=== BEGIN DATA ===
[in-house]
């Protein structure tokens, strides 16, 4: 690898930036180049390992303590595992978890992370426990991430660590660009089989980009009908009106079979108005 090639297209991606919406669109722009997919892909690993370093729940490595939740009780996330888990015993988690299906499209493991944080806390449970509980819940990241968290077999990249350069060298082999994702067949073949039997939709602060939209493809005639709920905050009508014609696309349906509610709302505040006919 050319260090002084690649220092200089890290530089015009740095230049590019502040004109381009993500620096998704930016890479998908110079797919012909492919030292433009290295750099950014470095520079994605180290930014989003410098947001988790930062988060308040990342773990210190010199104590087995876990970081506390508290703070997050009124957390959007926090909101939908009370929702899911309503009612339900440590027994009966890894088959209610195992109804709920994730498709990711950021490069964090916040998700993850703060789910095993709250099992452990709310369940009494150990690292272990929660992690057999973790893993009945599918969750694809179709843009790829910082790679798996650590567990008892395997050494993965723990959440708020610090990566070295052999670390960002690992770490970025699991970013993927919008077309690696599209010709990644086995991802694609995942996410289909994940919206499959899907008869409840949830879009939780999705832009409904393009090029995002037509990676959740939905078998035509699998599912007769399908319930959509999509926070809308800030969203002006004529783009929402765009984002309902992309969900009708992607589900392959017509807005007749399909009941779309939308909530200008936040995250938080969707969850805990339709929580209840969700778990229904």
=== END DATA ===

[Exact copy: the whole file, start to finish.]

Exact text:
[in-house]
């Protein structure tokens, strides 16, 4: 690898930036180049390992303590595992978890992370426990991430660590660009089989980009009908009106079979108005 090639297209991606919406669109722009997919892909690993370093729940490595939740009780996330888990015993988690299906499209493991944080806390449970509980819940990241968290077999990249350069060298082999994702067949073949039997939709602060939209493809005639709920905050009508014609696309349906509610709302505040006919 050319260090002084690649220092200089890290530089015009740095230049590019502040004109381009993500620096998704930016890479998908110079797919012909492919030292433009290295750099950014470095520079994605180290930014989003410098947001988790930062988060308040990342773990210190010199104590087995876990970081506390508290703070997050009124957390959007926090909101939908009370929702899911309503009612339900440590027994009966890894088959209610195992109804709920994730498709990711950021490069964090916040998700993850703060789910095993709250099992452990709310369940009494150990690292272990929660992690057999973790893993009945599918969750694809179709843009790829910082790679798996650590567990008892395997050494993965723990959440708020610090990566070295052999670390960002690992770490970025699991970013993927919008077309690696599209010709990644086995991802694609995942996410289909994940919206499959899907008869409840949830879009939780999705832009409904393009090029995002037509990676959740939905078998035509699998599912007769399908319930959509999509926070809308800030969203002006004529783009929402765009984002309902992309969900009708992607589900392959017509807005007749399909009941779309939308909530200008936040995250938080969707969850805990339709929580209840969700778990229904």